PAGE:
My CFS story warning, long post

Discussion in 'Fibromyalgia Main Forum' started by Michelle_NZ, Apr 23, 2006.

  1. Michelle_NZ

    Michelle_NZ New Member

    Hi everyone

    As you all know, it is awareness day on May 12th. I am planning to send all my friends and family members an email on this day, with a document attached that tells my CFS story. I have finally finished the first draft today.

    My objective is to educate the people in my life about CFS and tell my story. The challenge is to try to get my story across without sounding whiny.

    I would appreciate any feedback from those that feel up to it - I must warn you though - its 3 full pages long.

    Thanks everyone
    Michelle
  2. Michelle_NZ

    Michelle_NZ New Member

    Today, May 12th is ME Awareness Day. M.E stands for Myalgic Encephalomyelitis.

    I am sending you this email because you are my friend, and I want you to know what I am going through at the moment. I have recently relapsed badly into this illness and the effects on my life have been quite devastating. It would mean a lot to me if you could take 10 or 15 minutes to read this, and the web pages listed below:

    http://www.anzmes.org.nz/what_is_me.htm

    http://www.chronicfatiguesupport.com/chronic-fatigue-syndrome-understanding.htm

    http://www.ahs.uic.edu/ahs/files/ot/bookler/CFS_Website/cfsdefinitions.htm

    So,what is ME? Well for a start, it is known by a number of different names.

    ME is also known as Chronic Fatigue Syndrome (CFS), Chronic Fatigue Immune Dysfunction Syndrome (CFIDS), Post Viral Fatigue Syndrome (PVFS), Tapanui Flu and (the offensive term) Yuppie Flu. They are all the same illness. For various reasons (which I won’t go into), it has many different names. You have probably heard some of these terms but not really known what they are.
    The most commonly used terms are ME (used in the UK) and CFS (used everywhere else).

    CFS / ME is a debilitating condition characterised by severe fatigue and profound exhaustion that cannot be explained by an underlying medical condition. The fatigue in CFS is extreme and it bears no relation to the fatigue a healthy person feels as the result of a busy life. People with CFS also have extremely poor stamina and find that normal daily activities eg. Showering or making the bed, can cause them to become exhausted and out of breath.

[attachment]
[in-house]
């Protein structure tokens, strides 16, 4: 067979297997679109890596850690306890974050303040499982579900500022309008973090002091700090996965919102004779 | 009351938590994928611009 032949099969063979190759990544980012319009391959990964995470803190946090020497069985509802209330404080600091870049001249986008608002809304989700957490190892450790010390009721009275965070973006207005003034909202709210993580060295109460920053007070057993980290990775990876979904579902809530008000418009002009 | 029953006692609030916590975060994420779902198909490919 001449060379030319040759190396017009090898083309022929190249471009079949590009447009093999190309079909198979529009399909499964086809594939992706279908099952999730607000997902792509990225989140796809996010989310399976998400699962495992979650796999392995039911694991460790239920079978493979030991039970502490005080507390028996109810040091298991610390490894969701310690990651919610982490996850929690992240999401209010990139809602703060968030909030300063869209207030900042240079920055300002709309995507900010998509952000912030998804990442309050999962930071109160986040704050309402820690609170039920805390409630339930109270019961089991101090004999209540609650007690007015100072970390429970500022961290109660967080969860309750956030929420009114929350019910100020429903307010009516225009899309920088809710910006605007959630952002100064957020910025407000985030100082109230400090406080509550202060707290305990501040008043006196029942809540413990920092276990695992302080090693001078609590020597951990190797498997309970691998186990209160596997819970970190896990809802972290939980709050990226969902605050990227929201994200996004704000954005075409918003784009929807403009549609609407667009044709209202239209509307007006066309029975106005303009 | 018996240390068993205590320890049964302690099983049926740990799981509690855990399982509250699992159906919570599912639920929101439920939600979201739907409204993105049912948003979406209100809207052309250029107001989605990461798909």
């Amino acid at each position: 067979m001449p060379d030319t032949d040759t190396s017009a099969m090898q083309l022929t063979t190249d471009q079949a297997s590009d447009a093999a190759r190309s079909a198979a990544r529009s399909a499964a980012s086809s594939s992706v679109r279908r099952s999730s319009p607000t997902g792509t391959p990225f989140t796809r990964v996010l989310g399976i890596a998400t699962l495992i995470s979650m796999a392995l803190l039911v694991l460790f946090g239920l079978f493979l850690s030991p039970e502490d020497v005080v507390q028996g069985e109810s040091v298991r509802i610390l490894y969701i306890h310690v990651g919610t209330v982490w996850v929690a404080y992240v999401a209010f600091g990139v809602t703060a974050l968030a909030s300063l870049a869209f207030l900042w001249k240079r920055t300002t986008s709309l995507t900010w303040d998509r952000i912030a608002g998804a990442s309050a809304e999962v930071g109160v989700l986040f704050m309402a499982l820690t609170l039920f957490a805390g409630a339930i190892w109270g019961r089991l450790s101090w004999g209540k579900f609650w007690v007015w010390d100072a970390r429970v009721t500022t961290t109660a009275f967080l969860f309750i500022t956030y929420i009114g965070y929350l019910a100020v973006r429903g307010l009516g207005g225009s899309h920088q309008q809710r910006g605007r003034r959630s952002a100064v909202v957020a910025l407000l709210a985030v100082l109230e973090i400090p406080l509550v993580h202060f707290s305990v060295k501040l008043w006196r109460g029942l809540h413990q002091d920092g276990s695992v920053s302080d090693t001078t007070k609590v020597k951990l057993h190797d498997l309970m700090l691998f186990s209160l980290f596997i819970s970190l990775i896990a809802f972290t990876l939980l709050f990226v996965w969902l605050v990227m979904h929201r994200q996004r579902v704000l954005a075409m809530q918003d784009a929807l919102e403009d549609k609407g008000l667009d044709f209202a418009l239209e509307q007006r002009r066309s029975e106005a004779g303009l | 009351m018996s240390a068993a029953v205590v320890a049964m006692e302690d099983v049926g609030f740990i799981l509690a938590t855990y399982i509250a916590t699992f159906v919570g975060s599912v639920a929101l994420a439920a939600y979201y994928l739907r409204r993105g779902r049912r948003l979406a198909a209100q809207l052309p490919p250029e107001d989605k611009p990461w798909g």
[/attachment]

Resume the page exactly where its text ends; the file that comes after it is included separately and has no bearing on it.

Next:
The illness involves every part of the body, and has many other symptoms as well, including impaired memory or concentration; sore throat, tender lymph nodes, muscle pain, multi joint pain; headaches, nausea, unrefreshing sleep, insomnia, post exertional malaise, alcohol intolerance, IBS, food sensitivities, and neurological symptoms (eg sensitivity to light / noise). There are other symptoms too, but the ones I have listed are the ones that I experience. CFS varies a lot from individual to individual.

    Currently there is no cure for CFS but the latest research confirms that people with CFS / ME have genetic abnormalities that predispose them to developing this illness – often as a response to a viral infection, stress, injury or trauma. About 60% of people with CFS believe their illness started with a viral infection (and so do I).

    Because there is no proven cure, medical treatment primarily focuses on treating the symptoms of the illness (generally this means prescribing medications for sleep and pain). Recovery is not guaranteed, and it is a slow process. About 30% of people with CFS will recover to a “good” degree within 5 years, and about 48% will recover within 10 years. Some people will have the condition for the rest of their lives, some become completely disabled, housebound or bedridden, unable to even look after themselves at a basic level.

    CFS is a long term, chronic and debilitating illness. People severely ill with chronic fatigue syndrome have a functional level that is significantly lower than that of someone with cancer undergoing chemotherapy, someone with heart disease or multiple sclerosis. In the latest CFS research, published in April 2006, Dr. William C. Reeves stated the following:

    "They (people with CFS) are as impaired as people with multiple sclerosis or AIDS or who are undergoing chemotherapy for cancer," Reeves said. "They don't die, but they are severely debilitated."

    I would like to share with you my journey into this illness over the last 2 ½ years.

    I was diagnosed with CFS in February 2004 after a number of months of unexplained sickness, including bone crushing fatigue, extreme tiredness, aching body, nausea, intense headaches, heart palpitations and dizziness. It started with a viral infection in November 2003. I had a week off work with flu like symptoms, body aches, headaches, nausea and extreme fatigue. I have no idea what the virus was, but I went back to work still feeling very weak. For the next 6 weeks I suffered unbelievable exhaustion - I was going home sick at least 3 times a week, and taking sick days every week. I felt so ill with painful headaches, nausea and this awful incapacitating fatigue. The fatigue was so bad I felt like my body was literally shutting down. My arms and legs felt like concrete and some days I could hardly barely keep my eyes open to drive home from work. Basically I just didn’t recover from the initial viral infection. I was so exhausted at work I felt like crying, and I would go and hide in the toilets to cry, and try and rest. I was taking about 40 – 50 painkillers a week, and eating anti nausea pills like Tic Tacs.